The Difference Between Tomato Sauce And Marinara Sauce

Walk into almost any Italian restaurant and you'll find a plethora of pasta dishes on the menu, and many of them most likely contain a tomato-based sauce. It does, after all, do an excellent job binding the carb together with herbs, spices, and tender proteins like sliced sausage and meatballs. But when dining on such delicate noodles like bucatini, campanelle, and perciatelli (all of which pair exceptionally with tomato-based pasta sauces, according to the Food Network), one may find themselves wondering, "Is this marinara sauce I'm eating, or tomato?" And more importantly, what's the difference between these two popular sauces?

Marinara sauce and tomato sauce are often used interchangeably and for clear reasons; the two look and taste quite similar to each other. But such nuances within their textures, cooking processes, and flavor profiles are the very things that separate these two sauces into different categories ... and make each better suited to different recipes. But before we dive into their differences, let's talk about what tomato sauce and marinara sauce actually are.

What is marinara sauce?

According to pasta sauce company Paesana, marinara sauce is made by combining olive oil, garlic, and basil with whole peeled tomatoes (preferably the San Marzano kind). Its tasting profile is bright and its texture is thin, which makes it a perfect ingredient when you're concerned about overpowering the rest of your meal's flavors. Pizza is a great example of this, as marinara sauce is often used to hold toppings in place while imparting a light tomato flavor. The same goes for serving alongside calamari or fried mozzarella sticks; the marinara sauce will help to accentuate the dish's flavor without stealing its thunder. If tomato sauce was used in place, you would likely overpower these foods.

Marinara is fairly simple to make, with Love & Lemons stating that 20 minutes is all you need to transform a can of crushed tomatoes into the tangy Italian sauce. You can also find it in plenty of comforting pasta recipes like spinach-stuffed shells, Pasta alla Norma, and cheese manicotti

What is tomato sauce?

Serious Eats explains that tomato sauce is almost like a stew, and takes several hours to make. Most recipes start with a soffrito comprised of minced carrots, onions, and celery, per Cooks Info, with ingredients like olive oil, garlic, butter, and herbs added (in addition to tomato, of course) to give the sauce depth and flavor. For seasonings, all the Italian standards are usually present: salt, black pepper, oregano, and basil. After being allowed to cook down, the finished sauce will have an almost jammy, thickened consistency, and taste sweet, rich, and caramelized.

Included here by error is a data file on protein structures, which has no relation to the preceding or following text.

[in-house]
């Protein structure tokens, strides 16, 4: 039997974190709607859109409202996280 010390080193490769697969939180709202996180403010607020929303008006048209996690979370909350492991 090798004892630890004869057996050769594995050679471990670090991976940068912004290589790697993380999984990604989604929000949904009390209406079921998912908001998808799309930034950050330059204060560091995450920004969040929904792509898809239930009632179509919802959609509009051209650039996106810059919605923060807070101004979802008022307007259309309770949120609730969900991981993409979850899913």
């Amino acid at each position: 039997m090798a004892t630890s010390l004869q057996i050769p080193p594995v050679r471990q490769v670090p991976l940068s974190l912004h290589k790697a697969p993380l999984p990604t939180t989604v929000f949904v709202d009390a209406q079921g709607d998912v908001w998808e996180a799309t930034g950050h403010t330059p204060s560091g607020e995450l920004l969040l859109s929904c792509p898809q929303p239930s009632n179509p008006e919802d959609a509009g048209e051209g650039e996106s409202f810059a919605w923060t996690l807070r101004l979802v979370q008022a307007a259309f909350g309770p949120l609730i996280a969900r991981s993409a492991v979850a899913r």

There's also a French version of this sauce, called sauce tomate, which the Escoffier School of Culinary Arts says is made with roux. One of the five French mother sauces, it's traditionally comprised of tomatoes, herbs, stock, and animal-based fat, such as pork. (While many recipes omit the animal fat to make the sauce suitable for vegetarians, you may want to ask if you spot it on a menu.)

Italian tomato sauce variations include vodka sauce, ragu, and arrabbiata sauce, which take the basic red sauce and add some additional ingredients to transform it into something completely different. 

Tomato sauce is of course wonderful in Italian pasta dishes like spaghetti and lasagna, but is also used to make dishes like shakshouka.

Do you prefer fresh flavors or rich complexity?

So when it comes down to it, how do the two actually differ? In short, tomato sauce has much more depth and complexity than marinara sauce, as well as a longer list of ingredients. It's best to think of marinara sauce as a basic form of tomato sauce, especially since its flavor notes, cooking time, and ingredient list are all short and sweet, per Paesana. Marinara sauce is also quite thin compared to tomato sauce's thick texture.

Taste-wise, marinara sauce has a more fresh flavor, as it only needs about 20 minutes to cook, per Love & Lemons. The flavors don't have as much time to develop as they would for tomato sauce, and any added herbs like basil and oregano will be more prominent. Tomato sauce, on the other hand, is typically sweeter, since it can take several hours to reduce. (The Spruce Eats suggests a minimum of two to three hours, but possibly more if the tomatoes have a high water content; Serious Eats goes as far as to say it should cook down for five to six hours.) There is also a heightened richness and deep savory profile in tomato sauce that you're unlikely to get from marinara.